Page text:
It is also important to acknowledge the role of the NBA in the release of “The Last Dance”, an award-winning 10-part documentary series that covered the career of one of the greatest NBA players of all-time - Michael Jordan.[5] The series was released in April 2020 when most live sporting events were cancelled due to the Covid-19 pandemic. The documentary used rare footage of games owned by the NBA and Jordan to present his career and his last championship run with the 1997-98 Chicago Bulls. Additionally, the interviews of players such as Kobe Bryant, Karl Malone and Scottie Pippen were used in the documentary to provide a better perspective on playing alongside and/or against Jordan.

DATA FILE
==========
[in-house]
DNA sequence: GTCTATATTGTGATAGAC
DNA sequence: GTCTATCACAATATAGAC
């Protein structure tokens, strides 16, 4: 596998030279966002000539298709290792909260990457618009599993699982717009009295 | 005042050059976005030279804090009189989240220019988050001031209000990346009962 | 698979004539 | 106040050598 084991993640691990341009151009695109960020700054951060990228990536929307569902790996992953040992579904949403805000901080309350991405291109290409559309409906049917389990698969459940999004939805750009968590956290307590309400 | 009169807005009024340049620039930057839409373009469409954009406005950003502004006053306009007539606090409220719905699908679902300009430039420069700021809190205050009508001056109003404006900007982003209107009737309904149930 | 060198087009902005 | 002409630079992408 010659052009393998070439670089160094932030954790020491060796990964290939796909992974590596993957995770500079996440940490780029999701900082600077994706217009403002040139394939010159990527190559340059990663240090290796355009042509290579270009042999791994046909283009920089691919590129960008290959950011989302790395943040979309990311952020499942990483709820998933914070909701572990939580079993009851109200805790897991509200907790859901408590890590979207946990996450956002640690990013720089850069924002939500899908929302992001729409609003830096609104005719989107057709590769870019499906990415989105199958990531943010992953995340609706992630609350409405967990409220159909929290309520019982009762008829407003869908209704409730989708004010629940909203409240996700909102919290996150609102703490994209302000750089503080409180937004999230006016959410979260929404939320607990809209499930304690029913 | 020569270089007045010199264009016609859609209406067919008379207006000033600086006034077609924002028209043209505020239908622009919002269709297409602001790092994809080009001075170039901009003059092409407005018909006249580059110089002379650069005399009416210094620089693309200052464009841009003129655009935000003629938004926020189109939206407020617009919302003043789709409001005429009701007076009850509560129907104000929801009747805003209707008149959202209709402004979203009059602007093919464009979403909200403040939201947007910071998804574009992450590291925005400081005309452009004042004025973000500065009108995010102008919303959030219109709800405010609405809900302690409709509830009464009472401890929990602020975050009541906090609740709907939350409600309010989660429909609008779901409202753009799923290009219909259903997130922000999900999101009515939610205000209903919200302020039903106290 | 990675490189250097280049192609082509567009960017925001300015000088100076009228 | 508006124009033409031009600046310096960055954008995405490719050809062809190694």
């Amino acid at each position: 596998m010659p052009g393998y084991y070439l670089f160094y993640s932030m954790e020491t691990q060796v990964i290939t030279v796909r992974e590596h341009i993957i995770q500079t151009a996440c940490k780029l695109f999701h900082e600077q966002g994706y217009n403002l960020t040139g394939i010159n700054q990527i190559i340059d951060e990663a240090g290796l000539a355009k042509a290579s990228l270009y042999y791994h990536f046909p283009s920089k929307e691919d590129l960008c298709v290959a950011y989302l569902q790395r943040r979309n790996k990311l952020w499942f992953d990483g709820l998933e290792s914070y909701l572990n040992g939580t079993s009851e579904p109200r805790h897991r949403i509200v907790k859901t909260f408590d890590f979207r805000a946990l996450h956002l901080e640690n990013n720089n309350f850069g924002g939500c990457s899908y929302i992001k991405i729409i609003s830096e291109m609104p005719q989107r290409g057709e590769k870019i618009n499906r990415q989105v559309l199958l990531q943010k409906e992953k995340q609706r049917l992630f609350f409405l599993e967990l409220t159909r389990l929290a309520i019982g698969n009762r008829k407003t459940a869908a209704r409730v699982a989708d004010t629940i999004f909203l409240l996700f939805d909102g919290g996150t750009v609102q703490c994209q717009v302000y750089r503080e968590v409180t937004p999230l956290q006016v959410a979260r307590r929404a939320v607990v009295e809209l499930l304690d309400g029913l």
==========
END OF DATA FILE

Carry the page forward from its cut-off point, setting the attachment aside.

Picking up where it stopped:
The Last Dance drew a positive response from the media, the basketball community and the fan bases for its direction and editing.[6] It allowed the next-generation fans to witness and experience the dominance of Michael Jordan and the Chicago Bulls in the 1990s. According to The Hollywood Reporter, the series is a “tremendously engaging, ridiculously fun assemblage of spectacular basketball footage and reasonably introspective interviews with almost everybody you'd hope to hear from on the subject".[7]

An Innovative Approach

The restrictions imposed and the challenges presented by the Covid-19 pandemic emphasised the need to adopt innovative methods to help improve viewership, retain advertisers, and reduce the losses incurred. Here, I shall discuss the innovative measures adopted by the NBA to host live matches amidst the Covid-19 pandemic.